Posted on: August 10, 2015
Categories: consultancy and troubleshooting, analysis and design
The endemic use of “click here” links within emails, web pages and elearning materials are an indication that many designers and authors need to learn to think more from the user’s perspective.
Put simply, “click here” is bad practice. It is lazy and inconsiderate to your users.
Don’t do it.
We have known for years that people tend to scan web-pages rather than read them (Jakob Nielsen). They are seeking signposts to further information: headings, short bullet points and links.
A link that just says “click here” tells you nothing about where it will take you. It’s like a signpost in a street that says “Walk down here”. Meaningless.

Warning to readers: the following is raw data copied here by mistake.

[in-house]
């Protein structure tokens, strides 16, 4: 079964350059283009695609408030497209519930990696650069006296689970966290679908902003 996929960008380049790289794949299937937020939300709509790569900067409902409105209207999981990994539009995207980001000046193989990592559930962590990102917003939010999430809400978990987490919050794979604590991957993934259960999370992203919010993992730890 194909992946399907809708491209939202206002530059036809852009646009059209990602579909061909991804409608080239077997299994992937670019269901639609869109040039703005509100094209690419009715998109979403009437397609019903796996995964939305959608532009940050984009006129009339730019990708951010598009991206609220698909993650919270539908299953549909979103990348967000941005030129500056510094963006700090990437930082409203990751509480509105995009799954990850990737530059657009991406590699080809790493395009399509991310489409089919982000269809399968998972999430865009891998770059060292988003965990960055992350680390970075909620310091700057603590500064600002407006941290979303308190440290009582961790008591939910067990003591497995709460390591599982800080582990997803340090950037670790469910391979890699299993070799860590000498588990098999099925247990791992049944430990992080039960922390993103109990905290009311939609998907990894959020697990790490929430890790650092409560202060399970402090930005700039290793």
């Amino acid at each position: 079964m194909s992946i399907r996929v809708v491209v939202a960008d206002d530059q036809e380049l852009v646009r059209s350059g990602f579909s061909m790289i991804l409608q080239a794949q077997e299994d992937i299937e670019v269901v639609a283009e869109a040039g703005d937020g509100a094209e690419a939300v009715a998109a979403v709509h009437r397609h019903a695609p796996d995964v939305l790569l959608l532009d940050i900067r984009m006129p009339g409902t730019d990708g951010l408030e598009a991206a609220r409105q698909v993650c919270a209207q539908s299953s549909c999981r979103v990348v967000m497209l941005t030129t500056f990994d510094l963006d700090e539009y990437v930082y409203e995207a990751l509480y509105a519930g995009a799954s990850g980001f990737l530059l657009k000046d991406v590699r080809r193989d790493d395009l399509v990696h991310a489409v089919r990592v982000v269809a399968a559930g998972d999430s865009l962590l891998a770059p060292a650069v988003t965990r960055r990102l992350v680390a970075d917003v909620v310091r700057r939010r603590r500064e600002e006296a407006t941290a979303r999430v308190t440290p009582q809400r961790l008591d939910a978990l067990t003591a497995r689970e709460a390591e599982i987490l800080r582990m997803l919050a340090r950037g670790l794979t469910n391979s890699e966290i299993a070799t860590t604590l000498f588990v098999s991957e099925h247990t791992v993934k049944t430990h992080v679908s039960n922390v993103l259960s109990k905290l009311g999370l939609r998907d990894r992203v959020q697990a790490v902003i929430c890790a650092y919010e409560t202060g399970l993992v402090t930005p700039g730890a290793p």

Some people will try to mitigate this by providing some extra information after saying “click here”
Eg. “click here” to find out more about building widgets.
But that doesn’t help the people who are:
- scanning for links
- using assistive software and tabbing through links (Introduction to Web Accessibility)
In both cases, that extra information is redundant as it won’t be seen or heard.
What should we do?
The words you use for a text link are critical to help the user know whether they should click on it or not.
Like a trail of treats set out for a dog, your links should provide a “scent” of the next page. (Krug: Don’t make me think)
In the example above, instead of saying:
“click here” to find out more about building widgets.
Just use the link: Find out more about building widgets
It really is that simple. But it does need a tiny bit of extra thought about which words are going to convey most scent.
You may even find that more people then click on your links…